HistoryEdit

The Canada women's team played its first international on July 7, 1986, a 2–0 away loss to the United States.[7][8] The team's first major tournament was the 1995 FIFA Women's World Cup in Sweden, where the team achieved one draw and two losses in group play and failed to advance.[9] Its first success in a major tournament was the 2003 FIFA Women's World Cup in the United States, where Canada finished in fourth place, their first time reaching the semifinals of a major global tournament.[10] Canada's best finish in any major global tournament was its third-place finish at both the 2012 and 2016 Summer Olympics.[11] Canada hosted the 2015 FIFA Women's World Cup for the first time, where they reached the quarterfinals.[12]

Captain Christine Sinclair has been called the "backbone" of the Canadian national team, earning her 250th cap in 2016, while ranking second worldwide in international goals scored by any player, man or woman.[13][14][15] She was named Canada Soccer's female player of the year every year from 2004 to 2014, and has been nominated for FIFA's Women's World Player of the Year.[16] Despite speculation otherwise, she confirmed in 2016 that she plans to compete in the 2019 Women's World Cup and the 2020 Olympics.[13] She also added prior to the 2016 Olympics that "The young players coming into this Olympic squad have brought an energy and passion to our team and they have risen the bar."[17]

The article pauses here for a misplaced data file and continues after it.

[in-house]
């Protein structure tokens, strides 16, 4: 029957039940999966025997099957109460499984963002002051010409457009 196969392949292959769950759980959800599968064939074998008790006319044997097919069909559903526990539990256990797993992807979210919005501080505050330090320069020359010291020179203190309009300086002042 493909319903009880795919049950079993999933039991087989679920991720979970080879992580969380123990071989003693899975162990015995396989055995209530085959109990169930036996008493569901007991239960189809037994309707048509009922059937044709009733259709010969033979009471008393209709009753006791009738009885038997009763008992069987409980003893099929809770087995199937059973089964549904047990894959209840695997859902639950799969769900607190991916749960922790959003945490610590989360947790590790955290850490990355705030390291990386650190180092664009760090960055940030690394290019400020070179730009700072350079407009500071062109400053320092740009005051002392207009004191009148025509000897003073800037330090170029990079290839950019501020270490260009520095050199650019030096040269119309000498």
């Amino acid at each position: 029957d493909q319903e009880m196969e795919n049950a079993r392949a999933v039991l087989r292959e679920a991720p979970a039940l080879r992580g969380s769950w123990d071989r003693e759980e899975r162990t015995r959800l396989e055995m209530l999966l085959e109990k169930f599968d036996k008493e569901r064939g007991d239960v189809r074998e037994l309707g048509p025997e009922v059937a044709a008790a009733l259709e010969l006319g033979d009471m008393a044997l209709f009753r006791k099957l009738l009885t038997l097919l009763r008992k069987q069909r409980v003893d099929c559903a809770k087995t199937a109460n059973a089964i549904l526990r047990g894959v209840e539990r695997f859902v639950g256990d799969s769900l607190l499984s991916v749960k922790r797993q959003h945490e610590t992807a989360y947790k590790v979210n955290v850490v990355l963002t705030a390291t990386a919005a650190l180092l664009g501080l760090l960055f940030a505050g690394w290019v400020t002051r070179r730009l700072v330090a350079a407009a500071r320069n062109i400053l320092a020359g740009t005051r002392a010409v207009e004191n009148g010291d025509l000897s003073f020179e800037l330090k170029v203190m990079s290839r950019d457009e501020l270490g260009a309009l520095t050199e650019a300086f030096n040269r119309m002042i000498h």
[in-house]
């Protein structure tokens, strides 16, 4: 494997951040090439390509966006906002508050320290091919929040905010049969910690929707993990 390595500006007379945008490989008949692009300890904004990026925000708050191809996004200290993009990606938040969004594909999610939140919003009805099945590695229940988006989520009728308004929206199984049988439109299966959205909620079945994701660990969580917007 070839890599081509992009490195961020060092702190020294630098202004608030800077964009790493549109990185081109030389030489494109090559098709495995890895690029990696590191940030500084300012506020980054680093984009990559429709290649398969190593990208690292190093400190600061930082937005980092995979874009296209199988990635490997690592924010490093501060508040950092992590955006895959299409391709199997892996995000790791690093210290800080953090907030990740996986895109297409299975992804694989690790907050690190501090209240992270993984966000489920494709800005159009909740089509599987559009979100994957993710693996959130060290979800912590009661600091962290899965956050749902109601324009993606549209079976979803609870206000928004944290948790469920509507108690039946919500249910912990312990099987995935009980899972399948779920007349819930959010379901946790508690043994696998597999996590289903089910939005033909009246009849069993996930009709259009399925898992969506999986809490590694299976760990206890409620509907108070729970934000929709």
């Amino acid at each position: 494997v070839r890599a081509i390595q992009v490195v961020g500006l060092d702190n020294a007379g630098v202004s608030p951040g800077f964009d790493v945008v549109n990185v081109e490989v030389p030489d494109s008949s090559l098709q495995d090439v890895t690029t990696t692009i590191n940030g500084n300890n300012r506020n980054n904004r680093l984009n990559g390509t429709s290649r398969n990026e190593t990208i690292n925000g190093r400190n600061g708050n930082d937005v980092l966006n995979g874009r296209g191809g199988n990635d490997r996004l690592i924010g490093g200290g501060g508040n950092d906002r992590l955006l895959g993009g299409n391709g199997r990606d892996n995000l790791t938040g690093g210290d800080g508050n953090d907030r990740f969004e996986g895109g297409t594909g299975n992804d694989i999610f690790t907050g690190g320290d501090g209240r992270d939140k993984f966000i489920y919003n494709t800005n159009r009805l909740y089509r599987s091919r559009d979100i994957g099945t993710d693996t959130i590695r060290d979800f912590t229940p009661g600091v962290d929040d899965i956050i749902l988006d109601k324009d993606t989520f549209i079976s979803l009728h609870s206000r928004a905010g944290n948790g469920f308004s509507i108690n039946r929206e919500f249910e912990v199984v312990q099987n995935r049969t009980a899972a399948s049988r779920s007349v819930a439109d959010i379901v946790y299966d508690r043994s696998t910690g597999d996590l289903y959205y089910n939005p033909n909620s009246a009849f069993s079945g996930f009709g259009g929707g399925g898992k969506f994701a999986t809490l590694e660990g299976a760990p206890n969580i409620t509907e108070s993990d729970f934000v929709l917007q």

RecordEdit

World CupEdit

Year Result Rank Matches Wins Draws Losses GF GA
  1991 Did not qualify
  1995 Group stage 10/12 3 0 1 2 5 13
  1999 Group stage 12/16 3 0 1 2 3 12
  2003 Fourth place 4/16 6 3 0 3 10 10
  2007 Group stage 9/16 3 1 1 1 7 4
  2011 Group stage 16/16 3 0 0 3 1 7
  2015 Quarter-finals 6/24 5 2 2 1 4 3
  2019 Round of 16 4 2 0 2 4 3
Total 7/8 27 8 5 14 34 52
 
The team defeated Brazil for the bronze medal at the 2016 Olympics in Rio

Olympic GamesEdit

Year Result Matches Wins Draws Losses GF GA
  1996 Did not qualify
  2000
  2004
  2008 Eighth place 4 1 1 2 5 6
  2012 Third Place 6 3 1 2 12 8
  2016 Third Place 6 5 0 1 10 5
Total 3/6 16 9 2 5 27 19

CONCACAF ChampionshipEdit

Year Result Matches Wins Draws Losses GF GA
  1991 Runners-up 5 4 0 1 23 5
  1993 Third place 3 1 1 1 4 1
  1994 Runners-up 4 3 0 1 18 6
  1998 Champions 5 5 0 0 42 0
  2000 Fourth place 5 2 0 3 20 12
   2002 Runners-up 5 4 0 1 26 3